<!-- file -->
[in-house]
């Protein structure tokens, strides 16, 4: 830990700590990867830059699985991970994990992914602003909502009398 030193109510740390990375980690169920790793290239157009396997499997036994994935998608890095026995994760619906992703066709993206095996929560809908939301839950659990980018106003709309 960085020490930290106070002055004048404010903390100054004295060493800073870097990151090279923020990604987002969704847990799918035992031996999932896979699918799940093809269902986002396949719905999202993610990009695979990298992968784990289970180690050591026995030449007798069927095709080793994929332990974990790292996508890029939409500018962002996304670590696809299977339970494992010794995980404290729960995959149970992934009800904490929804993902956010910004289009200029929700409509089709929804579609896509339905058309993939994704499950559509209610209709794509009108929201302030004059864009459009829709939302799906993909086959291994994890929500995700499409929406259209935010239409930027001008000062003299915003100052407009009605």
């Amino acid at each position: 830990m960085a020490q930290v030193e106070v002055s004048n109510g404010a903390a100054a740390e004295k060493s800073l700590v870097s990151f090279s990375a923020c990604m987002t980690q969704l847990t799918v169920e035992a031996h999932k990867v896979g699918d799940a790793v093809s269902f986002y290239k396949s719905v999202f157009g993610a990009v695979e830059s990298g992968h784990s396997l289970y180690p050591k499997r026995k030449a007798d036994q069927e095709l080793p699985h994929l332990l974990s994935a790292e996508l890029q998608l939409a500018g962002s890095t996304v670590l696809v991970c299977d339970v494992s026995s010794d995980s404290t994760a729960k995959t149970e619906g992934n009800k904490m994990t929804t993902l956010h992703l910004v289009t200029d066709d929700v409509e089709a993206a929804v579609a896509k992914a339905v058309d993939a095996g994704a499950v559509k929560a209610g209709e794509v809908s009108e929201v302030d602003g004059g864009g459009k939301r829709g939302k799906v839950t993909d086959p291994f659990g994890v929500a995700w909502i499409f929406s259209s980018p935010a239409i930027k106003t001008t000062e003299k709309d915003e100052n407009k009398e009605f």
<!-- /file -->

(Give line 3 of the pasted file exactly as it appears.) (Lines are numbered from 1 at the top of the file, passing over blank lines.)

């Amino acid at each position: 830990m960085a020490q930290v030193e106070v002055s004048n109510g404010a903390a100054a740390e004295k060493s800073l700590v870097s990151f090279s990375a923020c990604m987002t980690q969704l847990t799918v169920e035992a031996h999932k990867v896979g699918d799940a790793v093809s269902f986002y290239k396949s719905v999202f157009g993610a990009v695979e830059s990298g992968h784990s396997l289970y180690p050591k499997r026995k030449a007798d036994q069927e095709l080793p699985h994929l332990l974990s994935a790292e996508l890029q998608l939409a500018g962002s890095t996304v670590l696809v991970c299977d339970v494992s026995s010794d995980s404290t994760a729960k995959t149970e619906g992934n009800k904490m994990t929804t993902l956010h992703l910004v289009t200029d066709d929700v409509e089709a993206a929804v579609a896509k992914a339905v058309d993939a095996g994704a499950v559509k929560a209610g209709e794509v809908s009108e929201v302030d602003g004059g864009g459009k939301r829709g939302k799906v839950t993909d086959p291994f659990g994890v929500a995700w909502i499409f929406s259209s980018p935010a239409i930027k106003t001008t000062e003299k709309d915003e100052n407009k009398e009605f």